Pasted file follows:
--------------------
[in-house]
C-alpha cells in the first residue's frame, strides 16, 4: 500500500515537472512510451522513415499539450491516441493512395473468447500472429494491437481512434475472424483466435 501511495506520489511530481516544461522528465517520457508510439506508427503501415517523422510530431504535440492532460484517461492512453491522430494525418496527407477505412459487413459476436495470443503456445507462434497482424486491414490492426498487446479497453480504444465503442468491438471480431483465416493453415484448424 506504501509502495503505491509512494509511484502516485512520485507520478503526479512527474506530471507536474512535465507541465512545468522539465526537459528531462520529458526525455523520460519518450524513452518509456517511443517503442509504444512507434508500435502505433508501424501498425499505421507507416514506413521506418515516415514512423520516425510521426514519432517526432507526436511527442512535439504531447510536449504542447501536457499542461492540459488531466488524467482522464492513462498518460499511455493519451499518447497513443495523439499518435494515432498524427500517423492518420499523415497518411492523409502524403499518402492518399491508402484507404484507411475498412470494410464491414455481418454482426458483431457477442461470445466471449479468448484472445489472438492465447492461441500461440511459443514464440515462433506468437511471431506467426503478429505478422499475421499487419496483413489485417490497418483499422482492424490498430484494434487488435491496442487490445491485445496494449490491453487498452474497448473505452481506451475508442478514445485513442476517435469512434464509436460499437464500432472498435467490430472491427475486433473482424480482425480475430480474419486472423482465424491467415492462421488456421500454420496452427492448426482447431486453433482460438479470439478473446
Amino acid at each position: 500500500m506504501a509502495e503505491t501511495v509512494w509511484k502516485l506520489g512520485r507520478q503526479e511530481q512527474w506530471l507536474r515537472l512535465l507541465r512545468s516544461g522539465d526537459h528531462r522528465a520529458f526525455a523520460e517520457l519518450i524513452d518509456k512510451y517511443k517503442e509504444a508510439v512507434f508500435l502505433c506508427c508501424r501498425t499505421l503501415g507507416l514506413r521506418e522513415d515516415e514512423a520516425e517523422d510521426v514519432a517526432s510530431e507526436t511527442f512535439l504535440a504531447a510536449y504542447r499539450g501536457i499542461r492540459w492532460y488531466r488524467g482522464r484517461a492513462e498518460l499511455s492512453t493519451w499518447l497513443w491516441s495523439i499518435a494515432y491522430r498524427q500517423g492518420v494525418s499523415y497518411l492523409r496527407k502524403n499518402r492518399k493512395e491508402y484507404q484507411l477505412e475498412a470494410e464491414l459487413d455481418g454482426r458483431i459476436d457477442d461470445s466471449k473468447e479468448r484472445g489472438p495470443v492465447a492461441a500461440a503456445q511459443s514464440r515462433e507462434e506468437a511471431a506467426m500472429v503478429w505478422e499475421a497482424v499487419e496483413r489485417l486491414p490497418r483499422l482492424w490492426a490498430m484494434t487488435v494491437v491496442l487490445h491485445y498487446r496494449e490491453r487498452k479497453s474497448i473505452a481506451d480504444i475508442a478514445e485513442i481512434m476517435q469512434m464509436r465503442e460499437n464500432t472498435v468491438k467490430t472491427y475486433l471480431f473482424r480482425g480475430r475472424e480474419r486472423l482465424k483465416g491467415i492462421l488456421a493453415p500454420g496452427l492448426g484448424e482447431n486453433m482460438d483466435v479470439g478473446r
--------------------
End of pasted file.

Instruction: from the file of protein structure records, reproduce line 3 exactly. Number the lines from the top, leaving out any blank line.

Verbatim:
Amino acid at each position: 500500500m506504501a509502495e503505491t501511495v509512494w509511484k502516485l506520489g512520485r507520478q503526479e511530481q512527474w506530471l507536474r515537472l512535465l507541465r512545468s516544461g522539465d526537459h528531462r522528465a520529458f526525455a523520460e517520457l519518450i524513452d518509456k512510451y517511443k517503442e509504444a508510439v512507434f508500435l502505433c506508427c508501424r501498425t499505421l503501415g507507416l514506413r521506418e522513415d515516415e514512423a520516425e517523422d510521426v514519432a517526432s510530431e507526436t511527442f512535439l504535440a504531447a510536449y504542447r499539450g501536457i499542461r492540459w492532460y488531466r488524467g482522464r484517461a492513462e498518460l499511455s492512453t493519451w499518447l497513443w491516441s495523439i499518435a494515432y491522430r498524427q500517423g492518420v494525418s499523415y497518411l492523409r496527407k502524403n499518402r492518399k493512395e491508402y484507404q484507411l477505412e475498412a470494410e464491414l459487413d455481418g454482426r458483431i459476436d457477442d461470445s466471449k473468447e479468448r484472445g489472438p495470443v492465447a492461441a500461440a503456445q511459443s514464440r515462433e507462434e506468437a511471431a506467426m500472429v503478429w505478422e499475421a497482424v499487419e496483413r489485417l486491414p490497418r483499422l482492424w490492426a490498430m484494434t487488435v494491437v491496442l487490445h491485445y498487446r496494449e490491453r487498452k479497453s474497448i473505452a481506451d480504444i475508442a478514445e485513442i481512434m476517435q469512434m464509436r465503442e460499437n464500432t472498435v468491438k467490430t472491427y475486433l471480431f473482424r480482425g480475430r475472424e480474419r486472423l482465424k483465416g491467415i492462421l488456421a493453415p500454420g496452427l492448426g484448424e482447431n486453433m482460438d483466435v479470439g478473446r